Uncovering Dirty Politics

Maya vase from Motul de San José depicting a seated ruler from the Late Classic Period (AD 600-850).

Maya vase from Motul de San José depicting a seated ruler from the Late Classic Period (AD 600-850).

Since 1998, Antonia Foias, chair and professor of anthropology at Williams, has directed multifaceted archaeological research at Motul de San José in Guatemala. Now, with a grant from the National Science Foundation, she and an international team of scientists will return over two summers to explore the causes of the political dynamism of Maya states.

Along with fellow archaeologists as well as specialists in soil studies, chemistry, ecology, zooarchaeology and archaeobotany, Foias hopes to use Williams’ $286,188 portion of the grant to understand better whether Motul de San José, the capital of a small Late Classic period Maya state in Northern Guatemala, ruled over its peripheries by forming alliances with local groups or through conquest and annexation of territories. “Maya archaeologists know a great deal about the large cities of the Maya world,” says Foias, “but much less about the small communities that sustained them.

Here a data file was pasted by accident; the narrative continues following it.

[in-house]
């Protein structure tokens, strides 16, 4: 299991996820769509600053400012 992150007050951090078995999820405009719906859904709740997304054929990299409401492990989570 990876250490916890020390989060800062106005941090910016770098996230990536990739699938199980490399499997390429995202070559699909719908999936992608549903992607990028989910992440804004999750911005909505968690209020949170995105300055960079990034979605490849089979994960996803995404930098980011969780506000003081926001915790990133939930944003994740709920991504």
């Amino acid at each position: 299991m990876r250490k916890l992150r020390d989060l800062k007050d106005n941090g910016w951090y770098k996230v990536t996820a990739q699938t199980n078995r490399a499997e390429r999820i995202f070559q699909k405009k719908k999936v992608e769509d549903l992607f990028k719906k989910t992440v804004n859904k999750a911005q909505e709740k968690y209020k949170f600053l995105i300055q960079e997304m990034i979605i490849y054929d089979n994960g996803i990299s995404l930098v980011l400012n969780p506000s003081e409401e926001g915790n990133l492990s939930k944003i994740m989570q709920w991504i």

“Our project,” she adds, “will inquire how the farmers in the hinterland were integrated with the elites and royal families living in the cities, and specifically with those at Motul de San José. We want to explore how these commoners participated in the larger polity centered on Motul.”

Foias hopes to learn “how political agency combined with environmental exploitation … within a polity determines the stability and longevity of that particular state, or its collapse, offering us lessons for the present time.”

Image credit: Antonia Foias